Faced with a rising tide of bad debt, a large Southeastern healthcare system was seeing a sharp decline in net patient revenues. The need to improve collections was dire. By integrating critical tools and processes, the health system was able to increase online payments and improve its financial position. Taking a holistic approach increased overall collection yield by 10% while costs came down because the number of statements sent to patients fell by 10%, which equated to a $1.3M annualized improvement in patient cash over a six-month period. This case study explains how.
ICD-10: Managing Performance
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Clarity Drives Collections
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Revenue Cycle Payment Clarity
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Streamlining the Patient Billing Process
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Wallace Thomson Hospital Automates to Maximize Limited Resources
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7 Steps for Building and Funding Sustainability Projects
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Key Capital Considerations for Mergers and Acquisitions
Health care is a dynamic mergers and acquisitions market with numerous hospitals and health systems contemplating or pursuing formal arrangements with other entities. These relationships often pose a strategic benefit, such as enhancing competencies across the continuum, facilitating economies of scale, or giving the participants a competitive advantage in a crowded market. Underpinning any profitable acquisition is a robust capital planning strategy that ensures an organization reserves sufficient funds and efficiently onboards partners that advance the enterprise mission and values.
Key Capital Considerations for Mergers and Acquisitions
The success of healthcare mergers, acquisitions, and other affiliations is predicated in part on available capital, and the need for and sources of funding are considerations present throughout the partnering process, from choosing a partner to evaluating an arrangement’s capital needs to selecting an integration model to finding the right money source to finance the deal. This whitepaper offers several strategies that health system leaders have used to assess and manage capital needs for their growing networks.
Trend Watch: Providers adapt as value-based care moves from hype to reality
Announcements from several commercial payers and the Centers for Medicare and Medicaid Services (CMS) early in 2015 around increased efforts to form value-based contracts with providers seemed to point to an impending rise in risk-based contracting. Rather than wait for disruption from the outside in, health care providers are now making inroads on collaborating with payers on various risk-based contracting models to increase the value of health care from within.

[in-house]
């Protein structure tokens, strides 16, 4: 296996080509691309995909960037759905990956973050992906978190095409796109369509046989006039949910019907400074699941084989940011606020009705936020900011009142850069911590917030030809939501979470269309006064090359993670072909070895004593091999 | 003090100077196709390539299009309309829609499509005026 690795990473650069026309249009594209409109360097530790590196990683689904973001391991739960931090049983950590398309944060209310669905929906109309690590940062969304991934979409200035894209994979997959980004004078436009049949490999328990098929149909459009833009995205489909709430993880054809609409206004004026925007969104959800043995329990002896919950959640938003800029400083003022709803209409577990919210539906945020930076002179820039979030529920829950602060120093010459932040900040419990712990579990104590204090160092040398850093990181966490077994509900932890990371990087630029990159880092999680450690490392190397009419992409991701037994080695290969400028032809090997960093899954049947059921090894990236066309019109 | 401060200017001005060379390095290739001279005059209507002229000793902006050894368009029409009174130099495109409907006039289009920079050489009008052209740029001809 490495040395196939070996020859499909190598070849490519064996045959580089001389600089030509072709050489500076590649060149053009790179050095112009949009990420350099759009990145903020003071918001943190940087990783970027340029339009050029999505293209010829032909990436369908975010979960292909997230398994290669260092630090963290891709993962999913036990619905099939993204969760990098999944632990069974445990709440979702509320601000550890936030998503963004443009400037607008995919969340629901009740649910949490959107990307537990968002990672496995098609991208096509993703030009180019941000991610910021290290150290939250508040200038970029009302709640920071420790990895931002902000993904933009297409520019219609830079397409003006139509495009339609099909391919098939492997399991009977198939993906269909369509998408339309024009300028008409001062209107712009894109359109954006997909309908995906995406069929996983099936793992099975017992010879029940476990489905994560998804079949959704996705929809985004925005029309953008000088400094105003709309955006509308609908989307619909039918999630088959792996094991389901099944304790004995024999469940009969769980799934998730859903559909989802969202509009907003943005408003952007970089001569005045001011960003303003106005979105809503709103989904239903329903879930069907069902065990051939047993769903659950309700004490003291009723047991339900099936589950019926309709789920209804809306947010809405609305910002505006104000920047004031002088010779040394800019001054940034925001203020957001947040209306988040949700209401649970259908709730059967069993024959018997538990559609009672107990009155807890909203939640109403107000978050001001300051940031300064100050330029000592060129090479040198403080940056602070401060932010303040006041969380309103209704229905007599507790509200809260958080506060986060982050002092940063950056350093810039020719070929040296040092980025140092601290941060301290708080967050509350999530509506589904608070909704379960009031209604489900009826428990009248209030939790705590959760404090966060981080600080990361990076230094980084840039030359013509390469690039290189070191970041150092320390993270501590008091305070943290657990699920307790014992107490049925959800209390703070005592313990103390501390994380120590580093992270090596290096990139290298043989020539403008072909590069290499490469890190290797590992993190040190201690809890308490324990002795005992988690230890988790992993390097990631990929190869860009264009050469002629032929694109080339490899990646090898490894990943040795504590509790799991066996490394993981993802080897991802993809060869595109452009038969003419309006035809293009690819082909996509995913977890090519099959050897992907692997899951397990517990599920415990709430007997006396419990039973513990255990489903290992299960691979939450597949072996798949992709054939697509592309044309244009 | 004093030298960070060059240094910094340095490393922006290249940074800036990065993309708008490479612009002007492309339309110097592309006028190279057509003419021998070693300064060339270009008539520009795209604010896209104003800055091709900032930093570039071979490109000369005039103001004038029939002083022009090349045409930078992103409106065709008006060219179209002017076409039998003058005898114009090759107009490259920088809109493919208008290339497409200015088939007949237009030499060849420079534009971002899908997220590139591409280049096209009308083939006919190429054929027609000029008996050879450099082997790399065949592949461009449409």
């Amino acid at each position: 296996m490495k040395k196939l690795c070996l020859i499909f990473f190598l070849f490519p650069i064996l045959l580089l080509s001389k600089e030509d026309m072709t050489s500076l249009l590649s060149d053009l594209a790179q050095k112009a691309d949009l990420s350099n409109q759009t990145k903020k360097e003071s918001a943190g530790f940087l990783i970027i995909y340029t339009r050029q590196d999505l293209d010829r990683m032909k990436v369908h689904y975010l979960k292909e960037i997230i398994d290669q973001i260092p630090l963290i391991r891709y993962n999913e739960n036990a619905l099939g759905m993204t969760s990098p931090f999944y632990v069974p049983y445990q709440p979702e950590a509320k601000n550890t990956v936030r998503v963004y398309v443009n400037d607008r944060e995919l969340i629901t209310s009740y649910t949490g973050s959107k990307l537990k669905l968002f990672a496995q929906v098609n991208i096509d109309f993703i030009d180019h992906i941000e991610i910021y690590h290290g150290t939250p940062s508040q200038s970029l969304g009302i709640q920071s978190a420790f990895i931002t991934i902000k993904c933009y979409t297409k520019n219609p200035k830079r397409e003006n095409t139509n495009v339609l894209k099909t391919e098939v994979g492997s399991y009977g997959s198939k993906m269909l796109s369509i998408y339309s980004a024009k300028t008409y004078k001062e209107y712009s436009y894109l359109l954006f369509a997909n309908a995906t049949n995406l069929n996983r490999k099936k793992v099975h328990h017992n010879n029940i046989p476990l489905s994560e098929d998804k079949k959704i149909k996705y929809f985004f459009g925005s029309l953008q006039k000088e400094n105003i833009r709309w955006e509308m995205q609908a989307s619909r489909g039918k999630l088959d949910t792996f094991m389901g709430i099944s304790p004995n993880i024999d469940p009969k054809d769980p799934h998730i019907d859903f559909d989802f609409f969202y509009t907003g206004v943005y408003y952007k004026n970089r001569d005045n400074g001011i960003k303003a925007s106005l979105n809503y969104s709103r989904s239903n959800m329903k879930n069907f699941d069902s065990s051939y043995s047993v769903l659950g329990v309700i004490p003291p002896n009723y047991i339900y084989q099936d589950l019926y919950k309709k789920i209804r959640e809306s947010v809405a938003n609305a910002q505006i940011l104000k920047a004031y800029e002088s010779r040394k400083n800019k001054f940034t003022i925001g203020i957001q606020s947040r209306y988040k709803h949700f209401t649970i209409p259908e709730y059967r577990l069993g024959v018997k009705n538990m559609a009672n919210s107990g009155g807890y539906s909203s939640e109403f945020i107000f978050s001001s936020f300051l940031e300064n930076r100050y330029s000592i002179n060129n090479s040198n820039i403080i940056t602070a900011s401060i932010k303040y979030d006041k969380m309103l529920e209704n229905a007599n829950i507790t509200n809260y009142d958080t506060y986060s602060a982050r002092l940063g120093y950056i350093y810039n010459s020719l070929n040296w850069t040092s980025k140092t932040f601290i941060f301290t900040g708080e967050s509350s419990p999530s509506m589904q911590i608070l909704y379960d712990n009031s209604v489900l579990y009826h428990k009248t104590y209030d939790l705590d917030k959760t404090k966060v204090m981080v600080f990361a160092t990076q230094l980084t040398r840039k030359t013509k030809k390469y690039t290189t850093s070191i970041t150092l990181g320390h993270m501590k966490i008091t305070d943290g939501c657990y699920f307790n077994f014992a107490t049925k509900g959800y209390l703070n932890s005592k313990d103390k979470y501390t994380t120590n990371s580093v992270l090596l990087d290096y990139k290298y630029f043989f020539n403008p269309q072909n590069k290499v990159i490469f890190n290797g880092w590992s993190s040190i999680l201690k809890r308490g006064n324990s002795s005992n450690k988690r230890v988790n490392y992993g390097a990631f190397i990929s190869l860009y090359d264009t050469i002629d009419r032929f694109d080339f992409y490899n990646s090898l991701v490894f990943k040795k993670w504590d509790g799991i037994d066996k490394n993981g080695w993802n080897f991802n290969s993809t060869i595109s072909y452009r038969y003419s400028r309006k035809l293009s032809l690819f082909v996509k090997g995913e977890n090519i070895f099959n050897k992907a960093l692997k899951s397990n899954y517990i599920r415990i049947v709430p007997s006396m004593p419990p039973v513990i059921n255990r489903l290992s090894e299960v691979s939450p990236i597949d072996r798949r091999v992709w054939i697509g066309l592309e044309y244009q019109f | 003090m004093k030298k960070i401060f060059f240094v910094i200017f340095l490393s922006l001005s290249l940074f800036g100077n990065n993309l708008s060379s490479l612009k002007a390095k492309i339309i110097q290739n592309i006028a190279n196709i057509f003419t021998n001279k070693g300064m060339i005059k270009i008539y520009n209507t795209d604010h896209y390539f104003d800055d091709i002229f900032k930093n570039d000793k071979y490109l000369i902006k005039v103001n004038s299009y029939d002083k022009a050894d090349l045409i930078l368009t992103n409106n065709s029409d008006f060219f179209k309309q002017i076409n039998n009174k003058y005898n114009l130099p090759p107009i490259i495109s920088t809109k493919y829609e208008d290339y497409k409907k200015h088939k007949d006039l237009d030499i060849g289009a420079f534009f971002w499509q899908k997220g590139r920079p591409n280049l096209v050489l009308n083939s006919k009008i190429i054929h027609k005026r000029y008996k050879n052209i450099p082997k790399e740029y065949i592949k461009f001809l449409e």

Yuma Regional Medical Center case study
Yuma Regional Medical Center (YRMC) is a not-for-profit hospital serving a population of roughly 200,000 in Yuma and the surrounding communities.
Before becoming a ZirMed client, Yuma was attempting to manually monitor hundreds of thousands of charges which led to significant charge capture leakage. Learn how Yuma & ZirMed worked together to address underlying collections issues at the front end, thus increasing Yuma’s overall bottom line.
Reforming with a New 50-Bed Acute Care Facility
Kindred Hospital Rehabilitation Services works with partners to audit the market and the facility’s role in that market to identify opportunities for improvement. This approach leads to successes; Kindred’s clinical rehab and management expertise complements our partners’ strengths. Every facility and challenge is unique, and requires a full objective analysis.
5-Minute Briefing on Revenue Integrity Through HIM WhitePaper Hospitals FS
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5-Minute Briefing on Accelerating Cash Flow Through HIM WhitePaper Hospitals FS
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5-Minute Briefing on Reducing the Cost of RCM WhitePaper Hospitals FS
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Providers Focus Too Much On Revenue Cycle Management
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Lucille Packard Children’s Hospital Stanford Case Study
How Lucile Packard Children’s Hospital Stanford increased payments received within 45 days by 20% and reduced paper submission claims by 70% by using ZirMed solutions.
Using Predictive Modeling To Detect Meaningful Correlations Across Claims Denials Data